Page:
GILLAM, Manitoba — Canadian police on Monday urged people in a remote northern town to stay inside and lock their doors as officers hunt for two teenagers sought in the killings of three people in northern British Columbia.

The Royal Canadian Mounted Police tweeted Monday that they had received a tip the night before that “two males matching the description of the wanted suspects were seen in York Landing, Manitoba,” and said “it is critical” that residents there “stay indoors as much as possible with their doors locked.”

Nineteen-year-old Kam McLeod and 18-year-old Bryer Schmegelsky have been charged with second-degree murder in the death of Leonard Dyck, whose body was found last week in British Columbia.

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Security camera images of Kam McLeod, 19, and Bryer Schmegelsky, 18, are displayed during a news conference in Surrey, British Columbia, Tuesday, July 23, 2019. The two young men, thought to be missing, are now suspects in the murders of an American woman and her Australian boyfriend as well as the death of another man in northern British Columbia, Canadian police said. Darryl Dyck/The Canadian Press via AP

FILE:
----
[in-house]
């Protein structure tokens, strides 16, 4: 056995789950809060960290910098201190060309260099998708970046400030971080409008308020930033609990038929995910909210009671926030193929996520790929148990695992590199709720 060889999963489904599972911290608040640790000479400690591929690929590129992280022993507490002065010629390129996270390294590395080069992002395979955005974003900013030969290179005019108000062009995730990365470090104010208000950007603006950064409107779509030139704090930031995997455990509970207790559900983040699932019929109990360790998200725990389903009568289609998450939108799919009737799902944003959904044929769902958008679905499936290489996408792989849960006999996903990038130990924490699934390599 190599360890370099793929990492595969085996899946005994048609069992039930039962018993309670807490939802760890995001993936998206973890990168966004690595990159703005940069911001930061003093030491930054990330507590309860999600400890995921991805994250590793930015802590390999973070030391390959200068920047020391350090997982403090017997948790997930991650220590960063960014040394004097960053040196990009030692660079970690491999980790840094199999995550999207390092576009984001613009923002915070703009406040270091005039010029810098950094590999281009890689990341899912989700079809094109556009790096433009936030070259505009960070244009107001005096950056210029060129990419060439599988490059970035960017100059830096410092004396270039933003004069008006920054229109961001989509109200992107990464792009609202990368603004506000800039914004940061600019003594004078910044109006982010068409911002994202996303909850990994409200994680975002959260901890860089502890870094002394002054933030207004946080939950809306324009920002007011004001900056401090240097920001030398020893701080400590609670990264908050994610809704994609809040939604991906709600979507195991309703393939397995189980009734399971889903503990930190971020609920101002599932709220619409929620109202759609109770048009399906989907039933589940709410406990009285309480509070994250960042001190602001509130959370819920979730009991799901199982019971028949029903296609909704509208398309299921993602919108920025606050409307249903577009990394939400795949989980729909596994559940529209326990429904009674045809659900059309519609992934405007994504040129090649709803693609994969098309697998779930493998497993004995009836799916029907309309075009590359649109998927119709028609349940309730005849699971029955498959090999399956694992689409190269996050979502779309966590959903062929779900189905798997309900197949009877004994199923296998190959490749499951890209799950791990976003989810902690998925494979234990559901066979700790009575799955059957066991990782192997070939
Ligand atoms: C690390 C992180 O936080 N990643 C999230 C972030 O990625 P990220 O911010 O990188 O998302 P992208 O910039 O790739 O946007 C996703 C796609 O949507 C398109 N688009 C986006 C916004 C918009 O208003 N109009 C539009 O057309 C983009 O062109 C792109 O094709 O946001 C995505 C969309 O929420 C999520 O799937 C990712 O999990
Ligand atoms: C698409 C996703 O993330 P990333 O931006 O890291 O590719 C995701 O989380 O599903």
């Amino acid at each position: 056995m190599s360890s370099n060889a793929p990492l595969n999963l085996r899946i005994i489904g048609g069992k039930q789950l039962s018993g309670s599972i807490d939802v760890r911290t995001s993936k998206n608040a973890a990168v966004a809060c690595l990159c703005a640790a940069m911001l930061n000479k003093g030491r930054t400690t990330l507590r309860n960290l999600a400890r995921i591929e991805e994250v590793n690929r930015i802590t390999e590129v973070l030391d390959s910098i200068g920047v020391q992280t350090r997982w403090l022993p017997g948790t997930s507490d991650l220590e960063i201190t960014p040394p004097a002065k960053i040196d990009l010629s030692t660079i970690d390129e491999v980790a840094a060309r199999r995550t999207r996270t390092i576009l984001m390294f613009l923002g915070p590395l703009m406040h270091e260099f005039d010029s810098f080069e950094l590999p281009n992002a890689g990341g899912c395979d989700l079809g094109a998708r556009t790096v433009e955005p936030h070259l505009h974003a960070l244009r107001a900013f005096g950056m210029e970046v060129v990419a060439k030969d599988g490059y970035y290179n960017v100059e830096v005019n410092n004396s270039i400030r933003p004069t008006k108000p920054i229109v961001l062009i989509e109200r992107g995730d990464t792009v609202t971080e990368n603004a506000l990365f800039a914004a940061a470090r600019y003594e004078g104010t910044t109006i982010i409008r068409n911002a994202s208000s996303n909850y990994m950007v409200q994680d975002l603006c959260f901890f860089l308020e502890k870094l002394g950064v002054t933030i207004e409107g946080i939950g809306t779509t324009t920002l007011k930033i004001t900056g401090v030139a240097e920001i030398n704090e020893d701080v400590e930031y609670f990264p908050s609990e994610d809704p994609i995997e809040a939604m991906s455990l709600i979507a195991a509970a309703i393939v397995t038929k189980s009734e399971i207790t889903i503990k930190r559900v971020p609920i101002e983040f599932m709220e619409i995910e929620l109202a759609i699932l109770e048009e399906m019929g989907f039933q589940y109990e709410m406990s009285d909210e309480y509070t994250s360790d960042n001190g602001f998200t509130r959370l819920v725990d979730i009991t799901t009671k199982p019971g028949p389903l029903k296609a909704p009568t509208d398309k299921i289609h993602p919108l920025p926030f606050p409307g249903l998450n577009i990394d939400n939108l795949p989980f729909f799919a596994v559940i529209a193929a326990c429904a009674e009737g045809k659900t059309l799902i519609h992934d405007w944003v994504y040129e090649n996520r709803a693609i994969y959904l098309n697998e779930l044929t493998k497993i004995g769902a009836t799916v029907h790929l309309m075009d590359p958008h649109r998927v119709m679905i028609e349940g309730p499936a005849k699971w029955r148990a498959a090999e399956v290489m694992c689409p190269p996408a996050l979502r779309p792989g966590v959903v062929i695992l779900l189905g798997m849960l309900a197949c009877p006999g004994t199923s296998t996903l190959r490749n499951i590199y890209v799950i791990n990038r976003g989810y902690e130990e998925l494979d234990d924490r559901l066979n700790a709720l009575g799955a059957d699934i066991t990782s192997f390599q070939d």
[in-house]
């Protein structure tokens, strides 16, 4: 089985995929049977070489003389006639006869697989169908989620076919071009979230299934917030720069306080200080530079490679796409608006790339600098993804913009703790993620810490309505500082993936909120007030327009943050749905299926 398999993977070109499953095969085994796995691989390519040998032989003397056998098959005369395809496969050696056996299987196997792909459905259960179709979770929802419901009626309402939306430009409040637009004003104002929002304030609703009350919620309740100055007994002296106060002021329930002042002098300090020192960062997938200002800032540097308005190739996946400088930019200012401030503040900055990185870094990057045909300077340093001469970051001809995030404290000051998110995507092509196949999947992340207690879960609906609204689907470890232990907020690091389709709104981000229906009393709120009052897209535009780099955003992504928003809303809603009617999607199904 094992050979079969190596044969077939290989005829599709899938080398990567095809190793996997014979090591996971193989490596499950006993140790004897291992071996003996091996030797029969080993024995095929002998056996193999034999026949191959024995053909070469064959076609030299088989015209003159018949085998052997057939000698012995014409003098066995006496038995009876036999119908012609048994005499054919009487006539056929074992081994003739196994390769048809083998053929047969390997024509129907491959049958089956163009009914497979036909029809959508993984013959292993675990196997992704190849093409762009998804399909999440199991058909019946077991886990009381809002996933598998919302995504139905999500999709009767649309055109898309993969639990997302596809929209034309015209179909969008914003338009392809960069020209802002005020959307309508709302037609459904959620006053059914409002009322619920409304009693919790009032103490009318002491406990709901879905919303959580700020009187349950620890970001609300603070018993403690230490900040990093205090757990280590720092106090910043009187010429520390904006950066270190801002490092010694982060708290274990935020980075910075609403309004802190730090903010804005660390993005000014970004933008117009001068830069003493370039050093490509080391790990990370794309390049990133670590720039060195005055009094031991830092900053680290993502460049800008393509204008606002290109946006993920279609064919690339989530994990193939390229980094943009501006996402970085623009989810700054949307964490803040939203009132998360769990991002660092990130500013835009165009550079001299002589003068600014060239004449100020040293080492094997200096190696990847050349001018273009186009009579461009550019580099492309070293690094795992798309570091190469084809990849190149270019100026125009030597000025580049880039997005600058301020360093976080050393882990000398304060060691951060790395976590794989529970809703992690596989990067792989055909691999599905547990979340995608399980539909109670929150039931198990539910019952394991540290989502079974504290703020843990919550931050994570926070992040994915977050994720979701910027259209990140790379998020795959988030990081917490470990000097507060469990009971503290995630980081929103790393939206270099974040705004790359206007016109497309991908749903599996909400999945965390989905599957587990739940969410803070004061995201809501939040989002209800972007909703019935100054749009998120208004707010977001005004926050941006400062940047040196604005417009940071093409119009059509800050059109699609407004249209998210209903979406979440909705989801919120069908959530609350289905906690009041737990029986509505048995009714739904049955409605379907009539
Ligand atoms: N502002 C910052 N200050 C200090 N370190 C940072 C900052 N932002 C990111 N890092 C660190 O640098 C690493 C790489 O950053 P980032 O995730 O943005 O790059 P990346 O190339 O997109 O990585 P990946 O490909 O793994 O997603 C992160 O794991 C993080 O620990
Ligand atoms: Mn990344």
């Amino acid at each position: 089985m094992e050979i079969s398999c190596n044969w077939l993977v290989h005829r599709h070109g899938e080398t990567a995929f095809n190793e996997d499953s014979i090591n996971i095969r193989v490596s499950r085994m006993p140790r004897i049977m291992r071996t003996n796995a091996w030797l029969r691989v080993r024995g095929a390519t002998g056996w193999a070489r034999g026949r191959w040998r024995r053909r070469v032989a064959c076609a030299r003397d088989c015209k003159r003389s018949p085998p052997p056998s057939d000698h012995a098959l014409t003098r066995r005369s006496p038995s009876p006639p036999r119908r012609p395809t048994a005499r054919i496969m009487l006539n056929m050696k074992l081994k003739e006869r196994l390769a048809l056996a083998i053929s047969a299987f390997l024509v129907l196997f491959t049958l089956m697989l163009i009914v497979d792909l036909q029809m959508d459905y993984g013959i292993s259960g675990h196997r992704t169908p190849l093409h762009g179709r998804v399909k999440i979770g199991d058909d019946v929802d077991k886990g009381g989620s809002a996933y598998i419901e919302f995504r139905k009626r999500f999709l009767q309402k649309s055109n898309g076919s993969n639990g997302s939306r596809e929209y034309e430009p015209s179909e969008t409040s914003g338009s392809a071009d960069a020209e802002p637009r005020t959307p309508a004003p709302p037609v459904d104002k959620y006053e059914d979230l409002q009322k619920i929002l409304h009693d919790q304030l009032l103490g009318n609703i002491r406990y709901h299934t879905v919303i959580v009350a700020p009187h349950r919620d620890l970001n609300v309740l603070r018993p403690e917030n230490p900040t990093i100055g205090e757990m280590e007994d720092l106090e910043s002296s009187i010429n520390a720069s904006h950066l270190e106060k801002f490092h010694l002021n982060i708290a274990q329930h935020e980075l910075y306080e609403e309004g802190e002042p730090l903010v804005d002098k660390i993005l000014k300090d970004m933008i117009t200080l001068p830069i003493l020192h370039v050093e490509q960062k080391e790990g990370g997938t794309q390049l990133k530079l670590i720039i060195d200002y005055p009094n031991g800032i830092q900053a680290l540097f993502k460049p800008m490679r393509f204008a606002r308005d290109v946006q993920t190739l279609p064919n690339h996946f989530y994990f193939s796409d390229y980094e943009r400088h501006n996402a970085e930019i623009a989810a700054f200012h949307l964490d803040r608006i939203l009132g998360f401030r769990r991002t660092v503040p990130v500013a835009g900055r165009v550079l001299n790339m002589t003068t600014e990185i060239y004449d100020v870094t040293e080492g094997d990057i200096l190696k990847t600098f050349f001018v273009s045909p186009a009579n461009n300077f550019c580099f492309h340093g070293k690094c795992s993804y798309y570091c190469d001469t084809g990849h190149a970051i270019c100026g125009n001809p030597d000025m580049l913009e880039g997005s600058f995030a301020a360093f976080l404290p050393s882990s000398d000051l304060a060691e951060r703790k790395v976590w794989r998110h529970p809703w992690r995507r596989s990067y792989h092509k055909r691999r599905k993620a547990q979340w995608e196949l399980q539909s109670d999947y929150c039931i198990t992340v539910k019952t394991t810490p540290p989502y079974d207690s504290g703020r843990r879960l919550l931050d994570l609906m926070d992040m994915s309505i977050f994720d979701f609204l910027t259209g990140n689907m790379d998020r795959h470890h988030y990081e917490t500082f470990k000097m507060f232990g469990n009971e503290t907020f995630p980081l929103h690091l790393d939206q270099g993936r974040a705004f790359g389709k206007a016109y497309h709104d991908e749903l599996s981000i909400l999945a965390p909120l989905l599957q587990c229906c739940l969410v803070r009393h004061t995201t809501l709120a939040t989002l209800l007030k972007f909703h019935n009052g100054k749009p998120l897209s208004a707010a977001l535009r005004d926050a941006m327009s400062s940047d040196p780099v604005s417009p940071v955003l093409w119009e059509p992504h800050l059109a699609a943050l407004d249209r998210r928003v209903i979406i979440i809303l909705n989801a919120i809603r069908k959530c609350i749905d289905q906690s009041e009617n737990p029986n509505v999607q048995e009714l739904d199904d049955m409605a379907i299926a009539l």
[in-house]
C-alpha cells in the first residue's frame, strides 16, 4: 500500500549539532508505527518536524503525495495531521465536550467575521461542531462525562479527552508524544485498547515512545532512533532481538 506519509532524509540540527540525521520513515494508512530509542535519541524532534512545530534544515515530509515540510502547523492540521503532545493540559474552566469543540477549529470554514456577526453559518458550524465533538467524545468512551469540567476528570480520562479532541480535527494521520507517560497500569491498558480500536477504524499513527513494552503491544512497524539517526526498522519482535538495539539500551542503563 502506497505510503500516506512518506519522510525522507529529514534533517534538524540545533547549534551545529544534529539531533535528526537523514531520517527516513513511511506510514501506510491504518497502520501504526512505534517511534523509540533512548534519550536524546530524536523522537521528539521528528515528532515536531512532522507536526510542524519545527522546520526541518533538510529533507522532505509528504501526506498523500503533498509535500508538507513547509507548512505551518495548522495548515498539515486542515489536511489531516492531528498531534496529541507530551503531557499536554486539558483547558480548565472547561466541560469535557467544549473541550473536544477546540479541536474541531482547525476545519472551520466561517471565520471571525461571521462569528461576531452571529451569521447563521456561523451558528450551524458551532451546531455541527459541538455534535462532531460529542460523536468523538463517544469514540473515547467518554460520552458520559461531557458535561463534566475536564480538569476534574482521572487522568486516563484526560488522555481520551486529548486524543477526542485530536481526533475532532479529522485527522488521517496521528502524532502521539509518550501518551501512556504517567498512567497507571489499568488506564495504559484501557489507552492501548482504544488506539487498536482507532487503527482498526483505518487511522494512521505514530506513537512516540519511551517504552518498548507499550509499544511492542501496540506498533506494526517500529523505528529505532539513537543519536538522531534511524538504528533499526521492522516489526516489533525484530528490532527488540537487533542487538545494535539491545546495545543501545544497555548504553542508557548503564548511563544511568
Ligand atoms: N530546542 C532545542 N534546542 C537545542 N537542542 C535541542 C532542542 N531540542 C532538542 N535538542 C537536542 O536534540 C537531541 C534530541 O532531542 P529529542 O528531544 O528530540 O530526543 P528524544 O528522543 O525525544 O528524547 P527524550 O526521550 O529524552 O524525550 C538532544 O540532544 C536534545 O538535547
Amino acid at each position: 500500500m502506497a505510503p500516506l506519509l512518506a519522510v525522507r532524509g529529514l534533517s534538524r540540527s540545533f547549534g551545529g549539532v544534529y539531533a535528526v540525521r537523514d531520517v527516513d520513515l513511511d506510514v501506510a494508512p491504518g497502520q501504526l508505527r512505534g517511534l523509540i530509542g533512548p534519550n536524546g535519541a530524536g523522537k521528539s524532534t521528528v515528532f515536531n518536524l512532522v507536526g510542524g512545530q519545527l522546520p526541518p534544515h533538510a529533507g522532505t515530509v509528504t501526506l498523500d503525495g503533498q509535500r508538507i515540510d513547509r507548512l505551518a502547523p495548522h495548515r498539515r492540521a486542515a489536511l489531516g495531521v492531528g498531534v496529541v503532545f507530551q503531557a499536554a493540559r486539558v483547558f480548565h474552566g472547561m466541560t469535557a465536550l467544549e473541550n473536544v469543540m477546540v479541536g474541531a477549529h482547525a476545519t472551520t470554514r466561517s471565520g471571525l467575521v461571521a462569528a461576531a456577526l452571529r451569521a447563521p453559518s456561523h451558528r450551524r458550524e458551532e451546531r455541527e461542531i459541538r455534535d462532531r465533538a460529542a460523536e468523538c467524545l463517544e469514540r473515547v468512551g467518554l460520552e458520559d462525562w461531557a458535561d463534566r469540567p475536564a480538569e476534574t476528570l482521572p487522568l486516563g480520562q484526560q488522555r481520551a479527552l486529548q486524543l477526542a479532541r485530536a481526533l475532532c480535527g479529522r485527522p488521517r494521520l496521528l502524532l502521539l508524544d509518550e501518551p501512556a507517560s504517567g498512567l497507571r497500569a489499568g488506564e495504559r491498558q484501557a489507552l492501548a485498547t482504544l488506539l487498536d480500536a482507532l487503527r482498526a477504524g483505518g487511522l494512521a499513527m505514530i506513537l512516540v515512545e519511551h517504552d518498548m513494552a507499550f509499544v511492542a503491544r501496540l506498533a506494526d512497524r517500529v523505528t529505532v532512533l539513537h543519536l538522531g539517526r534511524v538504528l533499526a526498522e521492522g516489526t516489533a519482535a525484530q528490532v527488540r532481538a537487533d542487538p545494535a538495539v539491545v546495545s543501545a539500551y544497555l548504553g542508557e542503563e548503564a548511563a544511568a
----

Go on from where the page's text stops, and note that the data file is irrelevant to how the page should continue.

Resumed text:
They are also suspects in the fatal shootings of Australian Lucas Fowler and his American girlfriend Chynna Deese of Charlotte, North Carolina, whose bodies were found July 15 along the Alaska Highway about 500 kilometers (300 miles) from Dyck’s killing.

The RCMP Manitoba said the Royal Canadian Air Force was assisting with the search.

Police earlier had been searching further east in the town of Gillam, aided by tracking dogs and drones.

Meanwhile, the father of one of the suspects has sent a book to reporters describing his mental health, harassment convictions involving his ex-wife and his relationship with his fugitive son.

Alan Schmegelsky said the book titled “Red Flagged” is a novelization of actual events and fictionalizes some incidents.

He said he sent the book to reporters to highlight how a “broken system” has shaped him and his son.

“My son and I have been treated like footballs. It’s time for some truth,” he said.

He writes that he was arrested by Victoria police on Aug. 4, 2008, his son Bryer’s eighth birthday, three years after his acrimonious split with the boy’s mother.

Court records show he was charged with criminal harassment in December 2008. He was found guilty of the lesser offence of disobeying a court order.

He returned to court numerous times over the next decade on charges of harassment and breach of probation.

Schmegelsky says he does not currently have a permanent residence and has been homeless for about two years, staying primarily in Victoria.

He has said that he did not see his son between the ages of 8 and 16, at which age his son briefly lived with him in Victoria and they worked in construction together for a summer. He showed The Canadian Press recent photos and videos of his son on his phone.

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